Sugar Hill development group reveals plans for Tangerine Plaza revitalization

On April 9, the Sugar Hill Group announced its plans to bring at least 115 affordable housing units with an average of 80 percent median income and a 10,000-square-foot grocery store to the empty Tangerine Plaza site. Left, Pastor Louis Murphy and Roy Binger of Sugar Hill Group.


ST. PETERSBURG — In 2017, Walmart closed its neighborhood market at Tangerine Plaza, and the 40,000-square-foot building has remained empty ever since, creating what the federal government calls a food desert.

On Tuesday morning, the Sugar Hill Group and partner New Urban Development out of Miami announced that they would bring 115 affordable housing units and a 10,000-square-foot grocery store to the plaza, where Walmart continues to pay rent to the city. However, any plans to secure a store are impossible without ownership of the site.

Artist rendering of what Sugar Hill Group’s 115 affordable housing units would look like.

“It’s hard for you to sell something that’s not yours,” said Rev. Louis Murphy, a partner with the Sugar Hill Group. “You can’t negotiate the sale of your house if you don’t own your house. We don’t own this until we have site control, and we hope that we are there. Then, we can really start serious negotiations with some of the tenants that we have been in contact with. But we are excited about the ones that we’ve spoken with.”

The Kriseman administration chose the Sugar Hill Group to redevelop the site right before the pandemic, but plans were not formalized. Fast forward almost five years later, and another administration, residents are still without fresh food or affordable housing.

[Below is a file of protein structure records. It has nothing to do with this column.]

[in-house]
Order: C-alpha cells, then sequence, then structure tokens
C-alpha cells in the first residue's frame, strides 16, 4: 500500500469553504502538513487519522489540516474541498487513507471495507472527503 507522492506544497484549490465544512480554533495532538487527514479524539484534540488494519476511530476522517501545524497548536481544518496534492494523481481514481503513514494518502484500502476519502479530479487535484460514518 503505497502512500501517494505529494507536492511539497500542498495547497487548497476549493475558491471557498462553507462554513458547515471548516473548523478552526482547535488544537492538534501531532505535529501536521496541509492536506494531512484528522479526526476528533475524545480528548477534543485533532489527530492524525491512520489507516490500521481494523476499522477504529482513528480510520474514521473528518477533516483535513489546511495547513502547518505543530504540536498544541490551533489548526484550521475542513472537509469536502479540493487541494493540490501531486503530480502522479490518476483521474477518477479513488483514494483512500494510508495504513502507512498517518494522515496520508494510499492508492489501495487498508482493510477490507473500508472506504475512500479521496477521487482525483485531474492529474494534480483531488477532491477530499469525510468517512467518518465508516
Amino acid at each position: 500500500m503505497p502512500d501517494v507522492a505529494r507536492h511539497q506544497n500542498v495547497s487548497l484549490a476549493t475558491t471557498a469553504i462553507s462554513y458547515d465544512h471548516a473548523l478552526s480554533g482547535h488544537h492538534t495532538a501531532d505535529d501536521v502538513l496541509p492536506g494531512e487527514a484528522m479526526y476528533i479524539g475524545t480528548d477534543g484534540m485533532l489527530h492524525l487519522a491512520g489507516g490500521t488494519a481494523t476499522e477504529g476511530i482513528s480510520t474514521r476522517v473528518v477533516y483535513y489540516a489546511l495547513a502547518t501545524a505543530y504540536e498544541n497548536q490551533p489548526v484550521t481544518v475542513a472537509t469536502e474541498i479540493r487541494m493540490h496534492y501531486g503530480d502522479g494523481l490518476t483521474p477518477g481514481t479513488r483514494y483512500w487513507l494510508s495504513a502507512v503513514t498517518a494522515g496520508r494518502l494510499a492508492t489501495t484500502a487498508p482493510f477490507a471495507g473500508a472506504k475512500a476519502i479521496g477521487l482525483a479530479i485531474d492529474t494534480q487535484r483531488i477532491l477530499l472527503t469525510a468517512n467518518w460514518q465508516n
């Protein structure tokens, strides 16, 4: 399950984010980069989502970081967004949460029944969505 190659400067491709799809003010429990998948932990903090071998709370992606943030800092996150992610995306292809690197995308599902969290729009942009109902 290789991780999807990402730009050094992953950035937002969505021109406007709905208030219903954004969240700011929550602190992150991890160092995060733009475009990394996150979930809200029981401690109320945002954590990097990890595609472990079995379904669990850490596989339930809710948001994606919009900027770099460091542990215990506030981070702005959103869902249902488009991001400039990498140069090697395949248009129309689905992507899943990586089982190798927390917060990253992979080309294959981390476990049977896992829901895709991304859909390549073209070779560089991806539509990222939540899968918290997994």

During the city’s March 24 Economic and Workforce Development Committee meeting, Mayor Ken Welch said he supports Sugar Hill’s plans, but Councilwoman Gina Driscoll was not sold on the group’s ability to secure a reputable long-term store or the timeline for completion.

“When we’ve been looking for an answer to this property for seven years already, it’s hard for me to get on board with something that might take seven more years before we even see something real happening here,” she stated.

Roy Binger, with Sugar Hill, said they hope to present something to the city council within the next month so they can formally ask for site control. If their proposal is approved, the group’s next step would be to put together a financial package. He said the project could cost between $25 and $30 million.

Real estate firm Stoneweg US, which is redeveloping Coquina Key Plaza, and Positive Impact Ministries submitted bids to purchase and revitalize the site; however, Sugar Hill remains in negotiations with the city.

2 Replies to “Sugar Hill development group reveals plans for Tangerine Plaza revitalization”

  1. Chris Clement says:

    Maybe sell local produce from garden groups in the area.

  2. Lynn says:

    It’s time to cut ties with Sugar Hill after 5 years of no forward movement. In the meantime our residents are going without. There have been other offers of purchasing and developing. Let’s move on and work with a group that are outcome oriented and get that grocery store open. It’s painful to watch our residents be harmed all because the city is in a trance with Sugar Hill. It’s painful to hear time after time that there still is nothing moving forward with Sugar Hill. This article reports that there still is nothing to report. In three months they will have a plan??? How many times have we heard there is a plan coming and then nothing. Wake up city and move on.

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